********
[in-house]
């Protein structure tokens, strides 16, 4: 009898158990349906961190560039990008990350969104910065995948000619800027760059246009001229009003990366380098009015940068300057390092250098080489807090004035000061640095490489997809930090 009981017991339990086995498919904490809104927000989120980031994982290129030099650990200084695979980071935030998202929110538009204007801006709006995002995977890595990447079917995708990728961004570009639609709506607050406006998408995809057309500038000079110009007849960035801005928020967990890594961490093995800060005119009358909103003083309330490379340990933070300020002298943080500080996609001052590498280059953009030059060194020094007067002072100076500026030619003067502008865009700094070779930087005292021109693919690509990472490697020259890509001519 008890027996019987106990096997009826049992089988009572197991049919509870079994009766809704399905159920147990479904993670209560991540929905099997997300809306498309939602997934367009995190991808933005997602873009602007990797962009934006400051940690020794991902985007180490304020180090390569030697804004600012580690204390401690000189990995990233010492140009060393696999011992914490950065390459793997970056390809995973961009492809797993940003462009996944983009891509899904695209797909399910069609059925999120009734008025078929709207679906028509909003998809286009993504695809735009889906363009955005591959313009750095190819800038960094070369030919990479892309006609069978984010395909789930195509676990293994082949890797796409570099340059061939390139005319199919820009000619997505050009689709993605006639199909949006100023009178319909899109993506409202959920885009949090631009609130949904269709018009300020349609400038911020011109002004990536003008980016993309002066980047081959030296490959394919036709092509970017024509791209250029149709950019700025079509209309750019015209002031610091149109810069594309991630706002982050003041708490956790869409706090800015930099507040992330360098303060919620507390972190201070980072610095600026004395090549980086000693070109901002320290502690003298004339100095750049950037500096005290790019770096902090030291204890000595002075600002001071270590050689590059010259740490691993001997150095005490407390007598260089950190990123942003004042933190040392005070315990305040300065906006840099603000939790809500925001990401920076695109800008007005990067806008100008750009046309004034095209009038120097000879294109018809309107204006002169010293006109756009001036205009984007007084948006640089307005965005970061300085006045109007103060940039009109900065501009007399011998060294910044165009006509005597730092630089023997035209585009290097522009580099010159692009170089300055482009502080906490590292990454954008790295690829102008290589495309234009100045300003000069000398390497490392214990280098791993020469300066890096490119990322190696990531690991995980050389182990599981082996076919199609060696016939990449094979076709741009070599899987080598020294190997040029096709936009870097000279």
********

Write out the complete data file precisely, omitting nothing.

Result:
[in-house]
């Protein structure tokens, strides 16, 4: 009898158990349906961190560039990008990350969104910065995948000619800027760059246009001229009003990366380098009015940068300057390092250098080489807090004035000061640095490489997809930090 009981017991339990086995498919904490809104927000989120980031994982290129030099650990200084695979980071935030998202929110538009204007801006709006995002995977890595990447079917995708990728961004570009639609709506607050406006998408995809057309500038000079110009007849960035801005928020967990890594961490093995800060005119009358909103003083309330490379340990933070300020002298943080500080996609001052590498280059953009030059060194020094007067002072100076500026030619003067502008865009700094070779930087005292021109693919690509990472490697020259890509001519 008890027996019987106990096997009826049992089988009572197991049919509870079994009766809704399905159920147990479904993670209560991540929905099997997300809306498309939602997934367009995190991808933005997602873009602007990797962009934006400051940690020794991902985007180490304020180090390569030697804004600012580690204390401690000189990995990233010492140009060393696999011992914490950065390459793997970056390809995973961009492809797993940003462009996944983009891509899904695209797909399910069609059925999120009734008025078929709207679906028509909003998809286009993504695809735009889906363009955005591959313009750095190819800038960094070369030919990479892309006609069978984010395909789930195509676990293994082949890797796409570099340059061939390139005319199919820009000619997505050009689709993605006639199909949006100023009178319909899109993506409202959920885009949090631009609130949904269709018009300020349609400038911020011109002004990536003008980016993309002066980047081959030296490959394919036709092509970017024509791209250029149709950019700025079509209309750019015209002031610091149109810069594309991630706002982050003041708490956790869409706090800015930099507040992330360098303060919620507390972190201070980072610095600026004395090549980086000693070109901002320290502690003298004339100095750049950037500096005290790019770096902090030291204890000595002075600002001071270590050689590059010259740490691993001997150095005490407390007598260089950190990123942003004042933190040392005070315990305040300065906006840099603000939790809500925001990401920076695109800008007005990067806008100008750009046309004034095209009038120097000879294109018809309107204006002169010293006109756009001036205009984007007084948006640089307005965005970061300085006045109007103060940039009109900065501009007399011998060294910044165009006509005597730092630089023997035209585009290097522009580099010159692009170089300055482009502080906490590292990454954008790295690829102008290589495309234009100045300003000069000398390497490392214990280098791993020469300066890096490119990322190696990531690991995980050389182990599981082996076919199609060696016939990449094979076709741009070599899987080598020294190997040029096709936009870097000279």